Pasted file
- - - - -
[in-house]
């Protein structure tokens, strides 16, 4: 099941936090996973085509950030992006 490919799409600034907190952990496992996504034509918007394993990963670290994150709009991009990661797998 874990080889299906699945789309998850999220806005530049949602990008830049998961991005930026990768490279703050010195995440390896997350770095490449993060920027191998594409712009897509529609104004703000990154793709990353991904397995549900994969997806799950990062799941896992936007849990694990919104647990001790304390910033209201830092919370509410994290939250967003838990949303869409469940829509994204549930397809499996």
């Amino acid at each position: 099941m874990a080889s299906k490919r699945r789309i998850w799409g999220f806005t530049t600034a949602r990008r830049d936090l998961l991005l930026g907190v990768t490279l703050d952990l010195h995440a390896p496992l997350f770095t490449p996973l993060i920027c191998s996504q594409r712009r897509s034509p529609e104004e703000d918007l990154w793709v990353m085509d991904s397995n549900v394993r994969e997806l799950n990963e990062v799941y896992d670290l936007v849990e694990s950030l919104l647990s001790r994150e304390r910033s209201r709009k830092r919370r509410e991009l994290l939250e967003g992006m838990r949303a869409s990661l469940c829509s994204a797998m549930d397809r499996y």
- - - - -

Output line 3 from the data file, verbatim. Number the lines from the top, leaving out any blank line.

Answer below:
């Amino acid at each position: 099941m874990a080889s299906k490919r699945r789309i998850w799409g999220f806005t530049t600034a949602r990008r830049d936090l998961l991005l930026g907190v990768t490279l703050d952990l010195h995440a390896p496992l997350f770095t490449p996973l993060i920027c191998s996504q594409r712009r897509s034509p529609e104004e703000d918007l990154w793709v990353m085509d991904s397995n549900v394993r994969e997806l799950n990963e990062v799941y896992d670290l936007v849990e694990s950030l919104l647990s001790r994150e304390r910033s209201r709009k830092r919370r509410e991009l994290l939250e967003g992006m838990r949303a869409s990661l469940c829509s994204a797998m549930d397809r499996y």